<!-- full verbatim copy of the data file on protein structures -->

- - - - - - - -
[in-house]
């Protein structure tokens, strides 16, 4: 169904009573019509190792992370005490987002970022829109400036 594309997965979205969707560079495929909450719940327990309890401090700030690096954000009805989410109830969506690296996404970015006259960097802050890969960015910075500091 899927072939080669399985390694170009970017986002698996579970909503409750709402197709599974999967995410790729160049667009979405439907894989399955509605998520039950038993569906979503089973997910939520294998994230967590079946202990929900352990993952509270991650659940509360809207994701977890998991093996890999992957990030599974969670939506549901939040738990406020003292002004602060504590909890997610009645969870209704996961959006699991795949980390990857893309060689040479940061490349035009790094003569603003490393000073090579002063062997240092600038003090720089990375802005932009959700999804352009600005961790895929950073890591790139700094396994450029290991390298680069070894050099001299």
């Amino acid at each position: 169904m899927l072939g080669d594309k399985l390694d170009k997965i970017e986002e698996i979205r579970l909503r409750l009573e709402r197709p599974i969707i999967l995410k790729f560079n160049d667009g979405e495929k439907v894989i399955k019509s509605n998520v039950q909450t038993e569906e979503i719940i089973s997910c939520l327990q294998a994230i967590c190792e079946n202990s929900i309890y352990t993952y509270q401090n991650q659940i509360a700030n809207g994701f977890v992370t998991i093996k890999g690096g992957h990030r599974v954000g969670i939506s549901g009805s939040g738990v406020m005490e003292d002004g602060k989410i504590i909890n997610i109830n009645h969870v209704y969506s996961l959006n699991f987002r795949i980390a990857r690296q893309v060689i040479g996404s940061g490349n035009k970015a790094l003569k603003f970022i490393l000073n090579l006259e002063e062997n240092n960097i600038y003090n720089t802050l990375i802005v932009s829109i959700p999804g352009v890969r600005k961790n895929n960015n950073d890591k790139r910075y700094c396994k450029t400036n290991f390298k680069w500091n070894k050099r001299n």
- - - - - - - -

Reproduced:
[in-house]
């Protein structure tokens, strides 16, 4: 169904009573019509190792992370005490987002970022829109400036 594309997965979205969707560079495929909450719940327990309890401090700030690096954000009805989410109830969506690296996404970015006259960097802050890969960015910075500091 899927072939080669399985390694170009970017986002698996579970909503409750709402197709599974999967995410790729160049667009979405439907894989399955509605998520039950038993569906979503089973997910939520294998994230967590079946202990929900352990993952509270991650659940509360809207994701977890998991093996890999992957990030599974969670939506549901939040738990406020003292002004602060504590909890997610009645969870209704996961959006699991795949980390990857893309060689040479940061490349035009790094003569603003490393000073090579002063062997240092600038003090720089990375802005932009959700999804352009600005961790895929950073890591790139700094396994450029290991390298680069070894050099001299």
């Amino acid at each position: 169904m899927l072939g080669d594309k399985l390694d170009k997965i970017e986002e698996i979205r579970l909503r409750l009573e709402r197709p599974i969707i999967l995410k790729f560079n160049d667009g979405e495929k439907v894989i399955k019509s509605n998520v039950q909450t038993e569906e979503i719940i089973s997910c939520l327990q294998a994230i967590c190792e079946n202990s929900i309890y352990t993952y509270q401090n991650q659940i509360a700030n809207g994701f977890v992370t998991i093996k890999g690096g992957h990030r599974v954000g969670i939506s549901g009805s939040g738990v406020m005490e003292d002004g602060k989410i504590i909890n997610i109830n009645h969870v209704y969506s996961l959006n699991f987002r795949i980390a990857r690296q893309v060689i040479g996404s940061g490349n035009k970015a790094l003569k603003f970022i490393l000073n090579l006259e002063e062997n240092n960097i600038y003090n720089t802050l990375i802005v932009s829109i959700p999804g352009v890969r600005k961790n895929n960015n950073d890591k790139r910075y700094c396994k450029t400036n290991f390298k680069w500091n070894k050099r001299n």